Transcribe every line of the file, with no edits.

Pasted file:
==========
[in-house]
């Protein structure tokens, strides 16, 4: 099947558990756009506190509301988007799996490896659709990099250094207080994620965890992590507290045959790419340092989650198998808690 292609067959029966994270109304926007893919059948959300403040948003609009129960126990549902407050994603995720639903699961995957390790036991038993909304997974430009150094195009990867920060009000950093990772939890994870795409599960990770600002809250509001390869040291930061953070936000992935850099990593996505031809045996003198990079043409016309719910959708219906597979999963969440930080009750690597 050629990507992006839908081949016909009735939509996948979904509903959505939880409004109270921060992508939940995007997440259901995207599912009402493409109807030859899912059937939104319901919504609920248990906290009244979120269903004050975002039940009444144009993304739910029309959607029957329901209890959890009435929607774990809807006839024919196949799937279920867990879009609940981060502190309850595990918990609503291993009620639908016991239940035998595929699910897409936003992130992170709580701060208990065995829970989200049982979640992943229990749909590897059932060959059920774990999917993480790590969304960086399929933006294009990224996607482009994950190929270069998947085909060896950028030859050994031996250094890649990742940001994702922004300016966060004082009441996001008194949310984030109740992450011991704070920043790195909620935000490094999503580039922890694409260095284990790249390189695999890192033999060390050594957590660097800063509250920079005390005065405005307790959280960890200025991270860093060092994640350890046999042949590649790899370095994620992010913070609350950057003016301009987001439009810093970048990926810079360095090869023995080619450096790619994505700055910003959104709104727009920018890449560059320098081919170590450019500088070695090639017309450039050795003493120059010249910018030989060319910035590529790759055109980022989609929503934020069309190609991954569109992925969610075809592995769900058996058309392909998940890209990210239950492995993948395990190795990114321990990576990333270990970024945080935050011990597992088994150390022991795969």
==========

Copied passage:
[in-house]
């Protein structure tokens, strides 16, 4: 099947558990756009506190509301988007799996490896659709990099250094207080994620965890992590507290045959790419340092989650198998808690 292609067959029966994270109304926007893919059948959300403040948003609009129960126990549902407050994603995720639903699961995957390790036991038993909304997974430009150094195009990867920060009000950093990772939890994870795409599960990770600002809250509001390869040291930061953070936000992935850099990593996505031809045996003198990079043409016309719910959708219906597979999963969440930080009750690597 050629990507992006839908081949016909009735939509996948979904509903959505939880409004109270921060992508939940995007997440259901995207599912009402493409109807030859899912059937939104319901919504609920248990906290009244979120269903004050975002039940009444144009993304739910029309959607029957329901209890959890009435929607774990809807006839024919196949799937279920867990879009609940981060502190309850595990918990609503291993009620639908016991239940035998595929699910897409936003992130992170709580701060208990065995829970989200049982979640992943229990749909590897059932060959059920774990999917993480790590969304960086399929933006294009990224996607482009994950190929270069998947085909060896950028030859050994031996250094890649990742940001994702922004300016966060004082009441996001008194949310984030109740992450011991704070920043790195909620935000490094999503580039922890694409260095284990790249390189695999890192033999060390050594957590660097800063509250920079005390005065405005307790959280960890200025991270860093060092994640350890046999042949590649790899370095994620992010913070609350950057003016301009987001439009810093970048990926810079360095090869023995080619450096790619994505700055910003959104709104727009920018890449560059320098081919170590450019500088070695090639017309450039050795003493120059010249910018030989060319910035590529790759055109980022989609929503934020069309190609991954569109992925969610075809592995769900058996058309392909998940890209990210239950492995993948395990190795990114321990990576990333270990970024945080935050011990597992088994150390022991795969």